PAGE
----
Expectations and Concerns

Your involvement in the complaints process

The College is committed to addressing public complaints against physicians, physician assistants and clinical assistants in a fair and transparent fashion. Most complaints are addressed through our written process and the outcome is decided by the Complaints Committee.

We recognize that some concerns can be addressed through a discussion with the doctor who was involved. You should consider having a discussion with your doctor about your concerns. The doctor may not realize that you have a concern and may be able to provide further information, an explanation, and/or an apology to resolve the issue.

If you wish your concern to be addressed through our complaints process, you will be asked to submit your complaint in writing before it will be investigated. This will be provided to the physician who is the subject of the complaint and they will be required to respond. The College has authority to access your medical information to investigate your complaint, but it is our general practice to ask for consent to release the information to the College.

It is important that you understand that your relationship with the physician who is the subject of your complaint is unlikely to continue.

What the College can do to address concerns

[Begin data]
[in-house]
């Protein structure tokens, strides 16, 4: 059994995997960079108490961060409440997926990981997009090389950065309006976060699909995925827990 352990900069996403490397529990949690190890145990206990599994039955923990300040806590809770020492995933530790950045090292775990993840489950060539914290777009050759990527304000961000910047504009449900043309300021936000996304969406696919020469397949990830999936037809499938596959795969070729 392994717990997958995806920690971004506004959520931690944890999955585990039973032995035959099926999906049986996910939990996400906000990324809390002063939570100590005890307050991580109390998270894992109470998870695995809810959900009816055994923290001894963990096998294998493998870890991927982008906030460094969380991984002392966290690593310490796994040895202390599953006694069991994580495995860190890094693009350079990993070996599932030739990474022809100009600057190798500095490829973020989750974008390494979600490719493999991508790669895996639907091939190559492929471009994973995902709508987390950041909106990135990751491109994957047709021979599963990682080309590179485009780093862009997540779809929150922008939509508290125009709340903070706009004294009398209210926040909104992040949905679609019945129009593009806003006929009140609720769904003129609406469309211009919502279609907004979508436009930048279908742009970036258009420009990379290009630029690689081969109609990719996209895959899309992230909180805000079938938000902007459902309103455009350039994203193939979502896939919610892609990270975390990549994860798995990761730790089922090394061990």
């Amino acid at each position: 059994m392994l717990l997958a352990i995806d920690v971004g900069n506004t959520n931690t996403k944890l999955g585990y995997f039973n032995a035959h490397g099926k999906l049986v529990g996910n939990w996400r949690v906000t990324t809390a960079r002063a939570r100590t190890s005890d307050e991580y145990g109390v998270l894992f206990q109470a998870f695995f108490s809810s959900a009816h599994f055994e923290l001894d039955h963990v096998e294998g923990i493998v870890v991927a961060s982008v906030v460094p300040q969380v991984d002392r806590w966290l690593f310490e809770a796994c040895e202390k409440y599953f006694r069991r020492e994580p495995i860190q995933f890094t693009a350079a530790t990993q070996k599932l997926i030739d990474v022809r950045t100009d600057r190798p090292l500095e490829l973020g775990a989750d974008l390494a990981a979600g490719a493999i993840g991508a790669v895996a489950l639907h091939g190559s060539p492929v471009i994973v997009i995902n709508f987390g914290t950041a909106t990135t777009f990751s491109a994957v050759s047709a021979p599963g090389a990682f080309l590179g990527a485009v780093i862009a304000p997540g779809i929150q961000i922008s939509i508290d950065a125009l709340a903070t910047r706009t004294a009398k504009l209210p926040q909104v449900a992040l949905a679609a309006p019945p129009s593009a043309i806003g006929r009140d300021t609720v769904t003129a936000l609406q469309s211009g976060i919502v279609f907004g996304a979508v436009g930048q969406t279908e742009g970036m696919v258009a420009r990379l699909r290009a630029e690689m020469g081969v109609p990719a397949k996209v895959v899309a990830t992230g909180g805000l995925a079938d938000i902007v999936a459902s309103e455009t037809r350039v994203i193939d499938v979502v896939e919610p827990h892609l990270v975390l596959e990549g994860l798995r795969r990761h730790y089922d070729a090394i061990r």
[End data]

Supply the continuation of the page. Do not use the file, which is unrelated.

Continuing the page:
It is impossible for a doctor to provide perfect care all the time, but the College expects that when problems arise, doctors will take responsibility and help patients address the issues of concern. Most physicians take the advice or criticism provided by the College seriously and take steps to improve.

Where a complaint shows the need for a physician to change their behaviour or to improve an aspect of their practice, the College may require assessment and/or further training.

In circumstances where the conduct of a physician includes a serious error (especially if the physician is not prepared to acknowledge it), the College may pursue formal discipline against that doctor in order to adequately protect the public.

The College has the authority to restrict or take away a physician’s right to practice where it has determined that a physician is not fit to practice medicine for reasons such as they are too ill to practice safely, are not competent, or have committed a serious act of professional misconduct and their continued practice puts the public at risk.

What the College cannot do to address concerns

The College does not handle general complaints regarding medical matters or concerns about other health care professionals. We only take action where concerns relate to individual physicians who are practicing in Manitoba. Concerns or complaints about other healthcare professionals should be directed to the appropriate professional regulatory body.

The College does not have authority to:

  • Obtain financial compensation for complainants;
  • Force a doctor to provide the treatment a complainant wants;
  • Arrange for alternative medical care or a referral to a specialist;
  • Make a doctor apologize to a complainant.